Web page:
An equally disturbing aspect is how the space for intellectual engagement in Hindi media space has been outsourced to English intelligentsia. Too many articles and columns in Hindi newspapers are translated versions of pieces originally written in English. So you have articles by C Uday Bhaskar, Kuldeep Nayar, C Raja Mohan, C  P Chandershekhar, Harsh Mander, Pushpesh Pant, Tavleen Singh, Khuswant Singh, etc. on pages of the Hindi press.

Even talking heads in many shows on Hindi channels are from the English speaking intelligentsia (a few are of now a rare bilingual breed too). There is nothing wrong in having views and perspectives from English space, but the disturbing sign is that Hindi media is failing to nurture in house expertise or even tap Hindi intelligentsia in the mainstream of intellectual discourse. In stark contrast, Hindi intelligentsia is not present in English media space in any noticeable way.

Hindi journalism had once illuminated the intellectual and cultural discourse of the country with iconic publications and legendary names like Dharmvir Bharti, Prabash Joshi, Mrinal Pandey, to name a few. Have we anyone of that stature now? The only contribution that new breed of Hindi journalists can claim to have made is in reinforcing the stereotypes about the Hindi belt (with market logic being the governing principle) saap, bhoot, sex, raashi-bhavisya vani, tantra etc.

So where do Hindi media wannabes expect to gain their sympathy from? Who will stand by them in their fight against news apartheid? If they remain as disconnected as they are, language cannot be their saviour. They must realize that the Lohiate anti-English ground is shifting beneath their feet. Why?

The Ground Beneath the Feet and Churning in the Heartland

The cultural hegemony of English in the intellectual space of North Indian elite is an unfortunate given of our times. From colonial cultural engineering to the concept of social distance, there can be a number of explanations for the lingual hierarchy and cultural capital in the Hindi heartland. I have briefly addressed the issue in a different piece here.


However, there is a subtle churning. Rural spaces are filled with St. Thomas, St. Xavier and Mother Mary schools running from dilapidated two room buildings – all private initiatives to cater to demand of parents. Learning English has emerged as the universal mantra for socio-economic salvation in the hinterland. Any solidarity on basis of anti- English rhetoric has only few takers in the Hindi belt now. Even the political class has read the writing on the wall and post-liberalization anxiety for English education has been taken note of. Samajwadi Party had to shed its historical anti-English baggage within a span of few months.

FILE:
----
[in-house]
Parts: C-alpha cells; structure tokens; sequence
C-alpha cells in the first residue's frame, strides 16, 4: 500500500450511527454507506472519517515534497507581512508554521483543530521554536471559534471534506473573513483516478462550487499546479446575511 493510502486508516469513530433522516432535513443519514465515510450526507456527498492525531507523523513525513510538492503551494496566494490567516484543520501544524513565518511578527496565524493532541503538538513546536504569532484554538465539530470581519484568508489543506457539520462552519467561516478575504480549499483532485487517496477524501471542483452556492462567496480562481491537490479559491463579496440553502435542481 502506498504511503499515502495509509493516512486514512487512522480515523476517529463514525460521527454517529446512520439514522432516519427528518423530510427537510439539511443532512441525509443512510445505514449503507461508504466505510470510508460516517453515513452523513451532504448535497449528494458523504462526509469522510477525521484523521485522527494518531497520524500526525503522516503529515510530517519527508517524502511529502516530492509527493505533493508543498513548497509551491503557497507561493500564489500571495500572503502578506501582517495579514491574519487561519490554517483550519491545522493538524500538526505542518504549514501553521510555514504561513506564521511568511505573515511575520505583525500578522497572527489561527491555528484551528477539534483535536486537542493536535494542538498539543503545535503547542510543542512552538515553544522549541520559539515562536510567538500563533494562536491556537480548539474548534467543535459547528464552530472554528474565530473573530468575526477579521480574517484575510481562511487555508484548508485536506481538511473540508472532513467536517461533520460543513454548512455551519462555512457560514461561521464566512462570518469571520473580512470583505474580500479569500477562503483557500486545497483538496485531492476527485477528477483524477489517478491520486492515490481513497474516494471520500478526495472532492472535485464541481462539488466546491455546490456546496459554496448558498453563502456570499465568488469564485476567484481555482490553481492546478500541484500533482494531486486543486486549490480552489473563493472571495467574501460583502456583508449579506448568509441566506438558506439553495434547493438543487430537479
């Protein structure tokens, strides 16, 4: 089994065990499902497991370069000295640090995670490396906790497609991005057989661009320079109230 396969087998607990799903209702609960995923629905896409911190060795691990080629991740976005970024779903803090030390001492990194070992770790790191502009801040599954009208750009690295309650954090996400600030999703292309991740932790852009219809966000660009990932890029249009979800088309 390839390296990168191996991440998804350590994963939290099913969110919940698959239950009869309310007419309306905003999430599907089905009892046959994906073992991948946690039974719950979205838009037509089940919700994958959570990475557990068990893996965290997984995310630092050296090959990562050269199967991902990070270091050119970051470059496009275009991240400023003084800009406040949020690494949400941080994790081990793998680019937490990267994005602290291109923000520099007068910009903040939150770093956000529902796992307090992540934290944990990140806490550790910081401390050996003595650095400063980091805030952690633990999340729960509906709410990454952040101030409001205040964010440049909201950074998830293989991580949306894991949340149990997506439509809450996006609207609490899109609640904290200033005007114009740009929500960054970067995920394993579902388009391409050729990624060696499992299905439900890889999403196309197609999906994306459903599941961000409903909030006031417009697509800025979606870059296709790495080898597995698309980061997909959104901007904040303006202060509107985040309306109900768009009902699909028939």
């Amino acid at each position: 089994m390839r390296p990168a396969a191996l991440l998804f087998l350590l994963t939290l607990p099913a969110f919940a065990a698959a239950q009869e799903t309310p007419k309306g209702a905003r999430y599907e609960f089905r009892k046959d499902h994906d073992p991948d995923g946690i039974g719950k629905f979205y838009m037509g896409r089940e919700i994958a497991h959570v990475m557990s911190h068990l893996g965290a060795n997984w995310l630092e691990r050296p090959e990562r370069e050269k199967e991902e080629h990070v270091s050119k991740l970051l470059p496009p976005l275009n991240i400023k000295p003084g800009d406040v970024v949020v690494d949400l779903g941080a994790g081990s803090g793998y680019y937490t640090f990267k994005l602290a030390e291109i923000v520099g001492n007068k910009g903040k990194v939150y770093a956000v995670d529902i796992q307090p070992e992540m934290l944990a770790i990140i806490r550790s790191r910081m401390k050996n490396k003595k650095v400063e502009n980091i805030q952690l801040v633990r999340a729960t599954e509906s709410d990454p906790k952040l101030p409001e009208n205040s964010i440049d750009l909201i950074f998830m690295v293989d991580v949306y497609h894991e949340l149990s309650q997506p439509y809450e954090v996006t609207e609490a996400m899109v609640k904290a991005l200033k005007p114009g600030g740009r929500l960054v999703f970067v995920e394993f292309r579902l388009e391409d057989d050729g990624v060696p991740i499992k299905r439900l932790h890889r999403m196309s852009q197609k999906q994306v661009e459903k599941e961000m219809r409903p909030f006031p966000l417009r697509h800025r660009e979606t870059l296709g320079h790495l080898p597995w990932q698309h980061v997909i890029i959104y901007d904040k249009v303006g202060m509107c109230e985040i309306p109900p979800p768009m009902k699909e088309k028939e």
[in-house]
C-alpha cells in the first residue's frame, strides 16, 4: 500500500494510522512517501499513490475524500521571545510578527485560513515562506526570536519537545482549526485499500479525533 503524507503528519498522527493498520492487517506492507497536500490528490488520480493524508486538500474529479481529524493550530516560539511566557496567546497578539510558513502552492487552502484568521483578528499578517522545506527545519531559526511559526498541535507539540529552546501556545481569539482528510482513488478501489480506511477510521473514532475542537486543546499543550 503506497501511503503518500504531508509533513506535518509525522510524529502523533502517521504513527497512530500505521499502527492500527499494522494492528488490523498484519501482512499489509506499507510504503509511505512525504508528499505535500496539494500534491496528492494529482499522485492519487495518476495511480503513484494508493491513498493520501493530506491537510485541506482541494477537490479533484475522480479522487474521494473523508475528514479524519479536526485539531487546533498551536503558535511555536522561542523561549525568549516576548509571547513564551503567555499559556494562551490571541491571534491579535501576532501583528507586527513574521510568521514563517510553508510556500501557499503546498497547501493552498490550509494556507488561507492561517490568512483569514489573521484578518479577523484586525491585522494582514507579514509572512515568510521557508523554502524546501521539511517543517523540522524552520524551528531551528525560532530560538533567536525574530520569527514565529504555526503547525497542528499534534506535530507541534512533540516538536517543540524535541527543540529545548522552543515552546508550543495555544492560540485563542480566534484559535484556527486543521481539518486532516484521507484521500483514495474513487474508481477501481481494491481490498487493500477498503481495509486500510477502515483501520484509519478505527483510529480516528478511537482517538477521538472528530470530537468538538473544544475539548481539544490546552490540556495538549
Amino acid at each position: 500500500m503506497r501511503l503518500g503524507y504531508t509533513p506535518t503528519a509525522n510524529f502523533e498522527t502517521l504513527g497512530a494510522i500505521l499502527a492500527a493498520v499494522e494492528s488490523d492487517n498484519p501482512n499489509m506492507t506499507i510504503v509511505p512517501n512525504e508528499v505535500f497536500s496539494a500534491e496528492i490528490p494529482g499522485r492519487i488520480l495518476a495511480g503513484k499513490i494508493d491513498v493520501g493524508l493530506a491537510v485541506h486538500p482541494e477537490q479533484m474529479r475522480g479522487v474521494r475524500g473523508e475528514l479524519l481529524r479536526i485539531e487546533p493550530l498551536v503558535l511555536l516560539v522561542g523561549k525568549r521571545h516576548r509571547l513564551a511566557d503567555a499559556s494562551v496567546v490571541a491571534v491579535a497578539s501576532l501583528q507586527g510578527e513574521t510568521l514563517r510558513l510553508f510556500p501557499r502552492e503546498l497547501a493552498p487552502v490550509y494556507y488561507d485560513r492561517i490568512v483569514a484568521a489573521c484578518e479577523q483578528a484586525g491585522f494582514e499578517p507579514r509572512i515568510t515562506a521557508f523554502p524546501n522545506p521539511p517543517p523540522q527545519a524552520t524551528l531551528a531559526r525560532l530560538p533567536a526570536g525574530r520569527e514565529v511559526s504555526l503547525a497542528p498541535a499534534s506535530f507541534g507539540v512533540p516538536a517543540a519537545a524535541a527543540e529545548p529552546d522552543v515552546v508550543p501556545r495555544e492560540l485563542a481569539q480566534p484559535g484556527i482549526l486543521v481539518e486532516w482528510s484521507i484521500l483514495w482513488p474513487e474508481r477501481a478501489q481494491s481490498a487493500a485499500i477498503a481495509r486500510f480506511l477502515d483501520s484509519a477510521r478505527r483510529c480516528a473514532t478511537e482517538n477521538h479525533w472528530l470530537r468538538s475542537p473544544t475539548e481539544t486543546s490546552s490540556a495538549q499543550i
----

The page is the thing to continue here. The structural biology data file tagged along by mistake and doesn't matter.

This is not a new development. A case in point is how intellectuals of the marginalized Dalit community have viewed English in recent years. An interesting aspect of Dalit intellectual discourse has been how it has cherished Macaulay and resultant English education as a liberating force. Dalit ideologue Chandra Bhan Prasad has gone to the extent of deifying English as devi and celebrates Macaulay utsav.

The feet of clay of the Hindi media get exposed in the glare of ‘connect’ claims. The fault-lines are evident. Nothing more obvious than the fact that the Hindi media follows the script of the same corporate potboiler that feeds English media. Hindi media and reality connectedness are as fallacious as Bollywood’s portrayal of the Hindi belt. The Hindi media has to rediscover its rooted engagement with the socio-cultural and politico-economic narrative of the space it claims to represent and cater to.


Image Source



All our articles are run through a software to avoid the possibility of unattributed work finding its way into Newslaundry.

1 Star2 Stars3 Stars4 Stars5 Stars (4 votes, average: 4.25 out of 5)

More from Anand Vardhan

Contribute Your Views